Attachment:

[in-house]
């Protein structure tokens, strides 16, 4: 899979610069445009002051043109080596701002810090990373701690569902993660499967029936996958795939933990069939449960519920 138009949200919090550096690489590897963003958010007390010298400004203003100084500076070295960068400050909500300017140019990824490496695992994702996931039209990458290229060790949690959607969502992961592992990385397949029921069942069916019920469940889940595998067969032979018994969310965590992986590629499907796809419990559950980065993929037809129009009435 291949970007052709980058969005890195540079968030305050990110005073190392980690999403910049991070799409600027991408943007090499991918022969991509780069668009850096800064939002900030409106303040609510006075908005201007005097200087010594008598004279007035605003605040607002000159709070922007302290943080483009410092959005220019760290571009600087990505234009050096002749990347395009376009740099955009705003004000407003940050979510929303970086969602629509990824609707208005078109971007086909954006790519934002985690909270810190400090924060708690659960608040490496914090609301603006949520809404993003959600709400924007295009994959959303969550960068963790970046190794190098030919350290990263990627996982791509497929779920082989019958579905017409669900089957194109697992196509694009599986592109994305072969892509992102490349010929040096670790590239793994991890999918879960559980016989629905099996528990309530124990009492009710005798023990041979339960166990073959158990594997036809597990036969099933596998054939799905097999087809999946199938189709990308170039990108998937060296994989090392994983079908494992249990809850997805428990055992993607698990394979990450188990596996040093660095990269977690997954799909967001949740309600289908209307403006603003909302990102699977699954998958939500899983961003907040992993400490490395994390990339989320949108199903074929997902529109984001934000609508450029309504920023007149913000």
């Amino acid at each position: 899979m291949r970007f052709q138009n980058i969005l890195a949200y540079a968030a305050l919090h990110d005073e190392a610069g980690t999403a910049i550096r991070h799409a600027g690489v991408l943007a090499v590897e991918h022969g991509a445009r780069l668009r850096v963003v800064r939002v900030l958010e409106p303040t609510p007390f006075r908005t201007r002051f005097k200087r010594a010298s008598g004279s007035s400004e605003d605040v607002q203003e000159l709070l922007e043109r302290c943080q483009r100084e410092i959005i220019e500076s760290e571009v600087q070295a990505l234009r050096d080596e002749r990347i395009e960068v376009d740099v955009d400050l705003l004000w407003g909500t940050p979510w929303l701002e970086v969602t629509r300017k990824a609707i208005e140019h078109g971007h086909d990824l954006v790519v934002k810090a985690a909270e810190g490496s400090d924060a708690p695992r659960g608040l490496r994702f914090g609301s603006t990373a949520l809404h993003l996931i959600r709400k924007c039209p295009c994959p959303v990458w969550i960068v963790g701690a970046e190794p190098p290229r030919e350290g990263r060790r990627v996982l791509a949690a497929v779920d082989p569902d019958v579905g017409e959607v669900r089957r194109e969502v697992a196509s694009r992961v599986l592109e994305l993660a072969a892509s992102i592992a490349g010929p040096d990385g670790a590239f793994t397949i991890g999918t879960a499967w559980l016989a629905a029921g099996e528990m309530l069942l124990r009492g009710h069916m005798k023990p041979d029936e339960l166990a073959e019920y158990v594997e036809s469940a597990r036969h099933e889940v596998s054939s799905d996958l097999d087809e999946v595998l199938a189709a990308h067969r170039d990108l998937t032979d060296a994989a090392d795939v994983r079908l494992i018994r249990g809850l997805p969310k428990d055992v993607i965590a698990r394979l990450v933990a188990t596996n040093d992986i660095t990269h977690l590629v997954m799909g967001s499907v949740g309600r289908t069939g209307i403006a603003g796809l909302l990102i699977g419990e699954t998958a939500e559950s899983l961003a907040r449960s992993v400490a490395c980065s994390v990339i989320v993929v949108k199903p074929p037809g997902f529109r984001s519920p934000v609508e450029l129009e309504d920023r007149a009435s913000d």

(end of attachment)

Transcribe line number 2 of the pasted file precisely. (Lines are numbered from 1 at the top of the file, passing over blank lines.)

């Protein structure tokens, strides 16, 4: 899979610069445009002051043109080596701002810090990373701690569902993660499967029936996958795939933990069939449960519920 138009949200919090550096690489590897963003958010007390010298400004203003100084500076070295960068400050909500300017140019990824490496695992994702996931039209990458290229060790949690959607969502992961592992990385397949029921069942069916019920469940889940595998067969032979018994969310965590992986590629499907796809419990559950980065993929037809129009009435 291949970007052709980058969005890195540079968030305050990110005073190392980690999403910049991070799409600027991408943007090499991918022969991509780069668009850096800064939002900030409106303040609510006075908005201007005097200087010594008598004279007035605003605040607002000159709070922007302290943080483009410092959005220019760290571009600087990505234009050096002749990347395009376009740099955009705003004000407003940050979510929303970086969602629509990824609707208005078109971007086909954006790519934002985690909270810190400090924060708690659960608040490496914090609301603006949520809404993003959600709400924007295009994959959303969550960068963790970046190794190098030919350290990263990627996982791509497929779920082989019958579905017409669900089957194109697992196509694009599986592109994305072969892509992102490349010929040096670790590239793994991890999918879960559980016989629905099996528990309530124990009492009710005798023990041979339960166990073959158990594997036809597990036969099933596998054939799905097999087809999946199938189709990308170039990108998937060296994989090392994983079908494992249990809850997805428990055992993607698990394979990450188990596996040093660095990269977690997954799909967001949740309600289908209307403006603003909302990102699977699954998958939500899983961003907040992993400490490395994390990339989320949108199903074929997902529109984001934000609508450029309504920023007149913000």